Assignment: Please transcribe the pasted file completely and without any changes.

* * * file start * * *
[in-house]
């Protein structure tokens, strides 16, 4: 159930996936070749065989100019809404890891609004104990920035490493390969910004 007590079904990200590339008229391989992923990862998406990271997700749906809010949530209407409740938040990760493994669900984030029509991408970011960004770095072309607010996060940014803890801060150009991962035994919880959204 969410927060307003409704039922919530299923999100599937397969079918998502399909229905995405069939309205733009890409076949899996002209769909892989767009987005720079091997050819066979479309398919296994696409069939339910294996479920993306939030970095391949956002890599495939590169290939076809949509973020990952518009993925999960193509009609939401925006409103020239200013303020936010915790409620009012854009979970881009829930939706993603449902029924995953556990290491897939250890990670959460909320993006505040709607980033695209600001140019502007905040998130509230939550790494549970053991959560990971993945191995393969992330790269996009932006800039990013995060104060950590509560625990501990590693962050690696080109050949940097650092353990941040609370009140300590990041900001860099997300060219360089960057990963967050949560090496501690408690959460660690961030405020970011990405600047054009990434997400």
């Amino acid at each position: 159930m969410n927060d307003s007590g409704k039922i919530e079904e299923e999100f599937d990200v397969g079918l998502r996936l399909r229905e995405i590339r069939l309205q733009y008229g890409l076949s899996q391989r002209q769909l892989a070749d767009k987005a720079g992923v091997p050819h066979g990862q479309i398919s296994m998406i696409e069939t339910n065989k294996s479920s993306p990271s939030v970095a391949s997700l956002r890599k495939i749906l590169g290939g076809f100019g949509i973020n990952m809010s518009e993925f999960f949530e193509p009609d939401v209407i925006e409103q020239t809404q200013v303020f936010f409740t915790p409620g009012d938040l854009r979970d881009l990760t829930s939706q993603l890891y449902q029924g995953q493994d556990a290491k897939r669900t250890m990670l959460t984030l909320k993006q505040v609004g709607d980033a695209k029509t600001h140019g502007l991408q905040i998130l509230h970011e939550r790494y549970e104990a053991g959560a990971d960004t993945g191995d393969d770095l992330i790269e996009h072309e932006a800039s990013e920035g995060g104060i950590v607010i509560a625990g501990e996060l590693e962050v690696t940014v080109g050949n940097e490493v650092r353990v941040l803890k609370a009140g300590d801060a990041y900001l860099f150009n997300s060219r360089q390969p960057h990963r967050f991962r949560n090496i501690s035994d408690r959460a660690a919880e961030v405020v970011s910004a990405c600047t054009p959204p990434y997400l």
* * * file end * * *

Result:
[in-house]
């Protein structure tokens, strides 16, 4: 159930996936070749065989100019809404890891609004104990920035490493390969910004 007590079904990200590339008229391989992923990862998406990271997700749906809010949530209407409740938040990760493994669900984030029509991408970011960004770095072309607010996060940014803890801060150009991962035994919880959204 969410927060307003409704039922919530299923999100599937397969079918998502399909229905995405069939309205733009890409076949899996002209769909892989767009987005720079091997050819066979479309398919296994696409069939339910294996479920993306939030970095391949956002890599495939590169290939076809949509973020990952518009993925999960193509009609939401925006409103020239200013303020936010915790409620009012854009979970881009829930939706993603449902029924995953556990290491897939250890990670959460909320993006505040709607980033695209600001140019502007905040998130509230939550790494549970053991959560990971993945191995393969992330790269996009932006800039990013995060104060950590509560625990501990590693962050690696080109050949940097650092353990941040609370009140300590990041900001860099997300060219360089960057990963967050949560090496501690408690959460660690961030405020970011990405600047054009990434997400």
């Amino acid at each position: 159930m969410n927060d307003s007590g409704k039922i919530e079904e299923e999100f599937d990200v397969g079918l998502r996936l399909r229905e995405i590339r069939l309205q733009y008229g890409l076949s899996q391989r002209q769909l892989a070749d767009k987005a720079g992923v091997p050819h066979g990862q479309i398919s296994m998406i696409e069939t339910n065989k294996s479920s993306p990271s939030v970095a391949s997700l956002r890599k495939i749906l590169g290939g076809f100019g949509i973020n990952m809010s518009e993925f999960f949530e193509p009609d939401v209407i925006e409103q020239t809404q200013v303020f936010f409740t915790p409620g009012d938040l854009r979970d881009l990760t829930s939706q993603l890891y449902q029924g995953q493994d556990a290491k897939r669900t250890m990670l959460t984030l909320k993006q505040v609004g709607d980033a695209k029509t600001h140019g502007l991408q905040i998130l509230h970011e939550r790494y549970e104990a053991g959560a990971d960004t993945g191995d393969d770095l992330i790269e996009h072309e932006a800039s990013e920035g995060g104060i950590v607010i509560a625990g501990e996060l590693e962050v690696t940014v080109g050949n940097e490493v650092r353990v941040l803890k609370a009140g300590d801060a990041y900001l860099f150009n997300s060219r360089q390969p960057h990963r967050f991962r949560n090496i501690s035994d408690r959460a660690a919880e961030v405020v970011s910004a990405c600047t054009p959204p990434y997400l």